My whole life is a lie, thinks Ryan Schuyler, who has recently learned some shocking news. In response, he walks off the Northwestern University campus, hops on a bus, and breaks loose from his existence, which suddenly seems abstract and tenuous. Presumed dead, Ryan decides to remake himself–through unconventional and precarious means.
It will be released on August 25, 2009.

Waiting on Wednesday is hosted by Breaking the Spine.

Review: Magic's Child

Magic's Child is the third book in Justine Larbalestier's Magic or Madness Trilogy (see my reviews of Magic or Madness and Magic Lessons). I liked the first two books, but I wasn't blown away by them. While I delighted in the world Larbalestier created, the characters left me a little cold in the first two books of the series. So I was really pleased by how much I enjoyed Magic's Child. This is a really good book, so good that it actually made me like the first two more, as I look back on them.
A week ago, 15-year-old Reason Cansino didn't even know magic existed. Now she's been given more power than she could ever have imagined. Suddenly, Reason can do anything, go anywhere, and of live for centuries… The only cost? Her humanity.

As Reason begins to lose herself in the intoxicating essence of magic itself, her friends Tom and Jay-Tee must choose between magic and death, or madness.
I think some of my pleasure in Magic's Child comes from how complicated the story becomes and how unexpected the ending was for me. Without giving too much away, I really appreciated Larbalestier's willingness to turn her characters' lives so upside down.

While these books are presented as a trilogy, I really feel like they should be looked at as a book in three parts. As individual books, they don't really have a beginning, a middle, and an end. But taken together, they do. If I can be so bold as to give my opinion on this kind of thing, I think would make so much more sense to publish these three in one volume than as individual books!

I recommend the Magic or Madness Trilogy to all YA fantasy fans.

Buy Magic's Child (Magic Or Madness Trilogy) on Amazon.

Tuesday, June 2, 2009

Devil in the White City Giveaway!

I really enjoyed Devil in the White City (link goes to my review). That's why I'm so excited to be giving away a copy autographed by author Erik Larson to one lucky reader!

The contest is open to anyone with a mailing address in the US or Canada. To enter, leave a comment on this post with your contact information. You can earn an additional entry by becoming a Follower. Please let me know you have done so in a separate comment. The contest will close Friday, June 12 at 5 pm, Pacific Time. I'll announce the winner the next week.

Please note that the book is gently used, not new. Feel free to send me an email with any questions.

Good luck!

Monday, June 1, 2009

Review: Devil in the White City

As it says on the back of the book, Erik Larson's The Devil in the White City "intertwines the true tale of two men - the brilliant architect behind the legendary 1893 World's Fair, striving to secure America's place in the world; and the cunning serial killer who used the fair to lure his victims to their death."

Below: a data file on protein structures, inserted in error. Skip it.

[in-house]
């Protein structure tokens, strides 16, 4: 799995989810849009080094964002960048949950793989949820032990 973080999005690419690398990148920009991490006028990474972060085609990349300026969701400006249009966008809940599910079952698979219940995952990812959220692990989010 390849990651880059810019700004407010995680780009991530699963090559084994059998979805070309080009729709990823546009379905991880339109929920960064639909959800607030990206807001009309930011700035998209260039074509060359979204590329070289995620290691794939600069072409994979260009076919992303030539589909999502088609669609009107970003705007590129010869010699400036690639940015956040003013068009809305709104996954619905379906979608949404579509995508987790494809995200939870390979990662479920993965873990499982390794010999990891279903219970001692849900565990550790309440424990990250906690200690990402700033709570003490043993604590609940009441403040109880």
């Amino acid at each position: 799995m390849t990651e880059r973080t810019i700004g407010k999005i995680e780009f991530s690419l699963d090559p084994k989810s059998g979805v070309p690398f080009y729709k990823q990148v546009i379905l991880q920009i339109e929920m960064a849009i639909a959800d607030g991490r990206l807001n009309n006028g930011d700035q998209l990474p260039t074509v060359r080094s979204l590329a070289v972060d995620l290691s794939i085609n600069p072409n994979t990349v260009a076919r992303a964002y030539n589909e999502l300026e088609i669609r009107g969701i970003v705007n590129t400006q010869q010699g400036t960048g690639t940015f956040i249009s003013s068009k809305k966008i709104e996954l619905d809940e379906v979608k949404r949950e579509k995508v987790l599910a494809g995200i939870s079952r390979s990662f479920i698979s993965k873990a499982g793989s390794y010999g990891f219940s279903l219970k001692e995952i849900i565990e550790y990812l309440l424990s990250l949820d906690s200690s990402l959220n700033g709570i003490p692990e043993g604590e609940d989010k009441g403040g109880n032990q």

It's an unusual book, a cross between a historical account of the 1893 world's fair and a true crime page-turner about a serial killer, written in novel form. Most of the book deals with architect Daniel Burnham's struggle to build the white city and, since I am an architect, it's no surprise that Burnham's story is what grabbed me about the book. For me, the sections dealing with H. H. Holmes's murder spree were a captivating interlude. But, of course, as Holmes is the Devil in the book's title, most people view the focus of the book to be crime.

Several years ago, I suggested to my book club that we read The Devil in the White City. I had already read the book and enjoyed it a great deal. As I recall, it was a somewhat polarizing choice for the club. Most everyone found it to be a fascinating story, but some people were really disturbed by Holmes's brutality. My sister (and she should feel free to chime in here and to correct me if I'm wrong) commented that she thought the book was quite sexist. All the book's action comes from men, while the women are all victims, even those who aren't actually murdered (like the Fair's sole female architect, who is paid a tenth of what the other male architects are paid). It's hard to blame the author for this, however, as it is the true story.
However strange or macabre some of the following incidents may seem, this is not a work of fiction. Anything between quotation marks comes from a letter, memoir, or other written document.
I think that The Devil in the White City would appeal to a wide range of people. Architects and designers would enjoy the behind the scenes look at building such a monumental space. True crime lovers would like the detailed account of this gruesome serial killer. And anyone who enjoys early Americana would enjoy reading the story of the world's fair. But I will warn you that this book does get into some unpleasant territory and may not appeal to everyone.

Buy The Devil in the White City: Murder, Magic, and Madness at the Fair that Changed America on Amazon.

Visit the book website.